Vitamin B12 & Folate (Folic Acid)

You might have heard about B12’s relationship with Folic Acid or Vitamin B9 and how the administration of B9 can make things worse for those who already have a vitamin B12 deficiency. Even if you haven’t  it’s time you learn about their relationship because B12 and B9 have a particularly close relationship (the extent of which might even surprise you!). If you already have some background knowledge about it, this article will definitely clarify the concept further.

Folic Acid (Folate)

Chemical structure of Folic Acid

Vitamin B12 and Folate Functions

Before going through the rest of this article, it’s better if you know about the functions of vitamin B12 – read more about it here.

Folic acid, on the other hand, is involved in the synthesis and repair of DNA. Therefore, it is required in large amounts when our cells are dividing rapidly in situations such as pregnancy, infancy and childhood. It is required for the formation of rapidly diving cells too, such as red blood cells. Along with B12, it also helps in the reduction of homocysteine levels, a chemical that has been long associated with an increased risk of heart disease.

At a biochemical level, Folate is required for the transfer of one-carbon units from donors such as serine,histidine and glycine to substances (known as intermediates) which are involved in the formation of amino acids, purines and thymine (which is a type of pyrimidine) – certain types of both of these groups participate in the formation of DNA.

Vitamin B12 & Folate: How Are They Related?

Vitamin B12 helps convert folic acid into a form that is usable by the body since we consume it in a form which is not biologically active. Without enough vitamin B12, we cannot effectively use the folate we take in. Therefore, those who have a B12 deficiency can also get deficient in folic acid even though their folate intake might be normal. Interestingly, the anemia can improve slightly when folate is given even if the person is not deficient in it and actually has a B12 deficiency.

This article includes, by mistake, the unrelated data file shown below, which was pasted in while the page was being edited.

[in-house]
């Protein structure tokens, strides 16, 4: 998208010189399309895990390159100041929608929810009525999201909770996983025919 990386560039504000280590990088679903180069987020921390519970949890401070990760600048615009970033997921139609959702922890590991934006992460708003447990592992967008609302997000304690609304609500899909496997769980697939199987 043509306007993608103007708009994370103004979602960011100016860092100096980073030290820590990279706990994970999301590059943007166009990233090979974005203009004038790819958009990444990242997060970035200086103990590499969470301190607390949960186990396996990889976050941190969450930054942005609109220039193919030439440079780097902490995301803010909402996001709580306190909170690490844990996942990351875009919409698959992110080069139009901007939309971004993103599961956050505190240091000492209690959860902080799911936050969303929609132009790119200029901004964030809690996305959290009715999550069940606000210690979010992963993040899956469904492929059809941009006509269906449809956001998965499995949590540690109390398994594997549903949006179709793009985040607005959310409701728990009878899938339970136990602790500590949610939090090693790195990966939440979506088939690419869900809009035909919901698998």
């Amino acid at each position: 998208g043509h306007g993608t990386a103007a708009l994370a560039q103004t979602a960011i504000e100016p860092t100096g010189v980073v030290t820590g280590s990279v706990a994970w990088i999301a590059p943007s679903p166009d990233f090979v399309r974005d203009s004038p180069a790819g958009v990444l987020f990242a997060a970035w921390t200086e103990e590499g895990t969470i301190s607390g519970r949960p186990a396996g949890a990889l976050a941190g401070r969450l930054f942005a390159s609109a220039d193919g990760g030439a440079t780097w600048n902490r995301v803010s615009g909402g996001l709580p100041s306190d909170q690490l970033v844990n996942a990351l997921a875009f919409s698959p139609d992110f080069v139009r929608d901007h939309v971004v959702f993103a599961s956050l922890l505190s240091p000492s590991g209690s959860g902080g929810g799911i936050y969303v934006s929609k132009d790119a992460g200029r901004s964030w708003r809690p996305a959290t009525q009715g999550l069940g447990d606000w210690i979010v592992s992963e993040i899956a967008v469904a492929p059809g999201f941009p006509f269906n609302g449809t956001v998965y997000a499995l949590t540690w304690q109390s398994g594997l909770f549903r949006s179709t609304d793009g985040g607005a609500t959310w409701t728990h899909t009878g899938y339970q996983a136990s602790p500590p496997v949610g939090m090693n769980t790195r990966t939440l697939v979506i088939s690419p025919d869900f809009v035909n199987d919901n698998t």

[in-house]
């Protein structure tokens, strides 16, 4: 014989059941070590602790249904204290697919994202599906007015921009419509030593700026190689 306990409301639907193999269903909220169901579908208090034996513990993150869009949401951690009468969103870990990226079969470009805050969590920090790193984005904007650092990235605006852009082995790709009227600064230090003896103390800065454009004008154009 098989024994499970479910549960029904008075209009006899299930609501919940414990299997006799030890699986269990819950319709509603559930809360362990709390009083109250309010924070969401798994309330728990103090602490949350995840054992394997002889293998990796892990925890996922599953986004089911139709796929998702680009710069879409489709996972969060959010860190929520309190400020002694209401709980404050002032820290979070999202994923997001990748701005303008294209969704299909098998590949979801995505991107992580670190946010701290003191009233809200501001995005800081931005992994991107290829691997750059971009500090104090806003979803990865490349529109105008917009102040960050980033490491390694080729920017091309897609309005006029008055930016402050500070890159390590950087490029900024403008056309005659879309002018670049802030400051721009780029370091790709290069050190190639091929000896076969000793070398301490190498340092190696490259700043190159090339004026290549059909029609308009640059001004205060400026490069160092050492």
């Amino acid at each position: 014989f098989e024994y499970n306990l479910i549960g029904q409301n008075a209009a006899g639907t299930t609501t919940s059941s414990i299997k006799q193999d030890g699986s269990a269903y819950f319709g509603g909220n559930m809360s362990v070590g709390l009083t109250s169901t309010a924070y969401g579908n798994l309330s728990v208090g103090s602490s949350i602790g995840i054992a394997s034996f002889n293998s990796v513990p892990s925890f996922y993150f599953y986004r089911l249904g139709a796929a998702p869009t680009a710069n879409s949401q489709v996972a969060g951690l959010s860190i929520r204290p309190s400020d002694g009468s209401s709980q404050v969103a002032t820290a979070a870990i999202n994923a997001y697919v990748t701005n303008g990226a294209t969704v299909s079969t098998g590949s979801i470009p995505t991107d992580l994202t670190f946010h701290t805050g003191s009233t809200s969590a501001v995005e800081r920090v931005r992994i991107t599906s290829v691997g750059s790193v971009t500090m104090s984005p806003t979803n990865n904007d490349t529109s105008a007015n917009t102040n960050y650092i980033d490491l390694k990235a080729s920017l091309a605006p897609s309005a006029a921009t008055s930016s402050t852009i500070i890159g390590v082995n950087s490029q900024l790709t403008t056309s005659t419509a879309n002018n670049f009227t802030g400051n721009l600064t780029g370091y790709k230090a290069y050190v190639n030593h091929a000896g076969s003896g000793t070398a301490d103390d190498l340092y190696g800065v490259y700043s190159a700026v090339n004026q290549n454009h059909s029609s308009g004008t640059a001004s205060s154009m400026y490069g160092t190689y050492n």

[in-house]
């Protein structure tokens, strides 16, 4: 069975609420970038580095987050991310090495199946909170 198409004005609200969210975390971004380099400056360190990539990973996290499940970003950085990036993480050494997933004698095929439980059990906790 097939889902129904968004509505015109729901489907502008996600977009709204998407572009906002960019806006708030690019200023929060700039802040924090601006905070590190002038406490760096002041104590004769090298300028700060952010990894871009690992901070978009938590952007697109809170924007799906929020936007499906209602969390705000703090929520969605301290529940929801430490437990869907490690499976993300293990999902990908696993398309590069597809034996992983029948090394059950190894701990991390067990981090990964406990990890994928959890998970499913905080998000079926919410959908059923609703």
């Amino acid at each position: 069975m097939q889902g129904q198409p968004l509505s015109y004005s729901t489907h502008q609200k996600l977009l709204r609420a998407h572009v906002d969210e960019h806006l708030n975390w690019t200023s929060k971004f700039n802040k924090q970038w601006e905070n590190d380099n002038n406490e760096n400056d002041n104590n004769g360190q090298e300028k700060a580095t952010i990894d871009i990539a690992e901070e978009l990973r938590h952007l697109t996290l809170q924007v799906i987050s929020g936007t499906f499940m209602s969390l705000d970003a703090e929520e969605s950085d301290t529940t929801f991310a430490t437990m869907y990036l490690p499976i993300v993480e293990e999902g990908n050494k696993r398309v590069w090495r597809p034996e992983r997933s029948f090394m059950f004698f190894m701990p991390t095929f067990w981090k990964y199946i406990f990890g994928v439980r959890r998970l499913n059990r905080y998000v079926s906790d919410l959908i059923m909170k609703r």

That causes an improvement in the symptoms of anaemia making the patient believe he was suffering from folate deficiency. In this way, he will continue to stay deficient in B12 and his nervous system will undergo irreversible damage (since B12 is required to keep it healthy).

Simply said, anyone who is deficient in B12 will also get a functional deficiency of folic acid. The symptoms mostly overlap those of B12 deficiency so it doesn’t show up as a ‘separate’ deficiency. So even if you’re taking in enough folate, it won’t be used by your body in the absence of folic acid. In medicine, we refer to that as the ‘folate trap hypothesis’ because without vitamin B12, folic acid will end up getting trapped in your body. That’s one of the few aptly-named scientific phenomenon I have ever come across.

Staying true to my word, here’s the juicy and rather contradictory bit:

FOLIC ACID ADMINISTRATION MIGHT BE HARMFUL TO B12 DEFICIENT PEOPLE

Woah – that sounds mightily absurd, doesn’t it? Let me tell you a story (I promise to keep it short, rest assured).

Once there was a time when many babies were found to have severely disabling and debilitating problems. These were called the ‘neural tube defects’ and included problems such as the spina bifida (where a baby’s vertebral column fails to fuse during foetal development) and parts of their spinal cord might protrude out through this defect. Obviously this might cause neurological problems depending on the degree of the defect (these problems can range from muscular weakness to complete paralysis and loss of normal bladder function).

I don’t want to scare you too much by going into the details of these defects, the point being that these neural tube defects could result in varying degrees of medical problems, even recurrent abortions or the birth of anencephalic babies (anencephaly literally means absence of the brain).